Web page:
- One-Three Year Olds: Let this be a time of fun interaction and word play. It is time to introduce your toddler to pop-up books, lift-the-flap books, and touch-and-feel books. Reading becomes a time of exploration. Continue to use rhyming books. This introduces word families and phonics.
- Three-Five Year Olds: Use alphabet books, picture books about favorite childhood characters, and short stories. The alphabet books teach letter and sound correlations. Also, it is time to address comprehension skills. Ask your child questions about a story as you are reading. This is providing a time of interaction between child and parent and reinforcing comprehension skills.
In addition, you show the fun and importance of reading by being a model. Your toddler needs to see you read. Keep books easily accessible for your toddler. Visit a library and a bookstore. Your toddler realizes that books are useful and special.
2. Learning the Alphabet
As adults, it appears that we innately know that a toddler needs to learn the English alphabet. That must be why we automatically sing The ABC Song to a toddler. The letters in the alphabet are the building blocks of our English language. In order to become a reader, a child needs to be able to recognize each letter, and the sound associated with that letter. When mastery of the letters and sounds occur, your child is ready for reading. It is best if a child begins to learn the alphabet at least by age 3. Learning the alphabet is a praise-worthy accomplishment for the child and parents.
Make learning the alphabet fun. It is important to teach slowly and not overwhelm a toddler with all 26 letters at once. Work with just a few letters at a time. It is especially important for a toddler to experience the letters in a variety of ways. Remember that toddlers learn by using all of their senses. These ideas are kid tested and parent approved:
- Sing The ABC Song everyday.
- Allow your toddler to enjoy play dough, and use it to form letters.
- Purchase magnetic letters and a cookie sheet. This allows your toddler to feel the shapes of the letters.
- Encourage your toddler to look for letters everywhere you go.
- Refer to this website (teach mama.com/10 fun ways of helping kids learn the abc’s) for additional hands-on activities.
- Use your phone and tablet as for practice sessions. Use apps with positive reviews from independent sites such as: https://www.commonsensemedia.org/lists/alphabet-apps, http://www.bestappsforkids.com, and www.youtube.com. YouTube provides an actual video preview of apps.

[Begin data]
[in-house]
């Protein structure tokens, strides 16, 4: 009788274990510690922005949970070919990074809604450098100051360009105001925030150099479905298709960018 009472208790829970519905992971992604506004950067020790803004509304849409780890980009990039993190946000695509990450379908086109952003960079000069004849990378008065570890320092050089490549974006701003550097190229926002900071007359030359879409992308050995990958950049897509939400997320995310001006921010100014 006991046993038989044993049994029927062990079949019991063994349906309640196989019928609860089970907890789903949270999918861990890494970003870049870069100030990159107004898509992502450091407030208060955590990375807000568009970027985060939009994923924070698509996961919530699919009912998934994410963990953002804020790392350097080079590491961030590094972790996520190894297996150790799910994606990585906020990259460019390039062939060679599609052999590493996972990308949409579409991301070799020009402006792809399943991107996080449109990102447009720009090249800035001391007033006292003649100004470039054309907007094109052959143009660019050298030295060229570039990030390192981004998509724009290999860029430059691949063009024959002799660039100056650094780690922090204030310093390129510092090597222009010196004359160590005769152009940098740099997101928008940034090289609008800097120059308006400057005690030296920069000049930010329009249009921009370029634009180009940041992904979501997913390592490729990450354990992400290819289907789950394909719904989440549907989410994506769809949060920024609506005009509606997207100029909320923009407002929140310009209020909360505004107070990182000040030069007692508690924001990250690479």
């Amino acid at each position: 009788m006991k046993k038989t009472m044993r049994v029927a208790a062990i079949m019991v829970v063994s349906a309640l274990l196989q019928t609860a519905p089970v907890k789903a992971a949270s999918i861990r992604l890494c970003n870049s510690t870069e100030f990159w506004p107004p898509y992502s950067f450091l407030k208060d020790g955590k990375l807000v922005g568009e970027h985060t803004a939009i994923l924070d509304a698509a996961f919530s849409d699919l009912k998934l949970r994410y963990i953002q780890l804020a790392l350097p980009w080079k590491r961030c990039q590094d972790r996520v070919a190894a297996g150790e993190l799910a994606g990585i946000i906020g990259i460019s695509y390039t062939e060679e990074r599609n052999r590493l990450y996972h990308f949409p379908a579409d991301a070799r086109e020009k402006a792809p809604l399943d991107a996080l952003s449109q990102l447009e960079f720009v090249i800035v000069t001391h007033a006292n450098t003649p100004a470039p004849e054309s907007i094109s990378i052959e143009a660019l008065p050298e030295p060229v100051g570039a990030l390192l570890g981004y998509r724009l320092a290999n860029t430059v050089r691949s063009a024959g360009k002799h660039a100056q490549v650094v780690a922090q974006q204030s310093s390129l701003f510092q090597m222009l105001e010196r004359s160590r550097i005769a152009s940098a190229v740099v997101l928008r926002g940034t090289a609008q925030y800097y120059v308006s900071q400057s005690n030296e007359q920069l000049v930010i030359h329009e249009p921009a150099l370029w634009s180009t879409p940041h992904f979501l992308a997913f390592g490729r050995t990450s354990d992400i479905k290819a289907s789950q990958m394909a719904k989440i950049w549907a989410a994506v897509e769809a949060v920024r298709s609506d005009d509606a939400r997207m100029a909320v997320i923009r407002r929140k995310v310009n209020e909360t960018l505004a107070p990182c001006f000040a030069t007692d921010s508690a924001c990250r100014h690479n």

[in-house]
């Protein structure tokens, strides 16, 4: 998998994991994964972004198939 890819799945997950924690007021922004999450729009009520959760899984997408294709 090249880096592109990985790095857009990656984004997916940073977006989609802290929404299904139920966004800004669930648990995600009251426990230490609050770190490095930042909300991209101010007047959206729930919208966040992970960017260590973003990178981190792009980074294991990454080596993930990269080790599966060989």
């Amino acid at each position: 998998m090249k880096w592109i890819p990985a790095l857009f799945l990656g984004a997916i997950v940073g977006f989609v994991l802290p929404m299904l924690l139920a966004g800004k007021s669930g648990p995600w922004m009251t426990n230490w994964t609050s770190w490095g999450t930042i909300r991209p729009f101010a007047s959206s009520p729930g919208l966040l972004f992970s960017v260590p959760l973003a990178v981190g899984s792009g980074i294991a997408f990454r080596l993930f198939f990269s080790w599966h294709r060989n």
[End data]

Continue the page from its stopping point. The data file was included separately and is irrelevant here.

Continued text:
- After an introduction to the alphabet, begin to transition your toddler to early reading practice by using Mario’s Alphabet App. It is an award winning app. The developers program uses the inspirations of Maria Montessori. Mario’s Alphabet App introduces letters, corresponding sounds, and words that begin with that letter. This app encourages toddlers to link letters with the sounds they make. It helps toddlers see how letters and sounds are linked to words.
- Read and make alphabet books.
The most important teaching tips for teaching the alphabet are: make it fun, take it slowly, do not stress, and love the time that you work with your toddler. There is a multitude of free ideas and activities on the internet to use to teach the alphabet. As your toddler learns letters, expect to be bombarded with your child pointing out letters everywhere you go.
3. Reading Around the Room
For reading around the room, toddlers use special pointers, such as a wand or an animal shaped flyswatter, to read words that are posted around the room. These words are labels of the objects in the room. Repetition of this activity is important. It is a good idea to have the child’s name posted somewhere in the room. Have books available, so your child is given the opportunity to read familiar titles. Toddlers also like to go on a read the room letter hunt. They search for all the Mm’s, or other specific letters that they can find. When toddlers read around the room, they are learning to: track print and make one to one correspondences, distinguish between letters and words, and recognize that print has meaning.
4. Word Families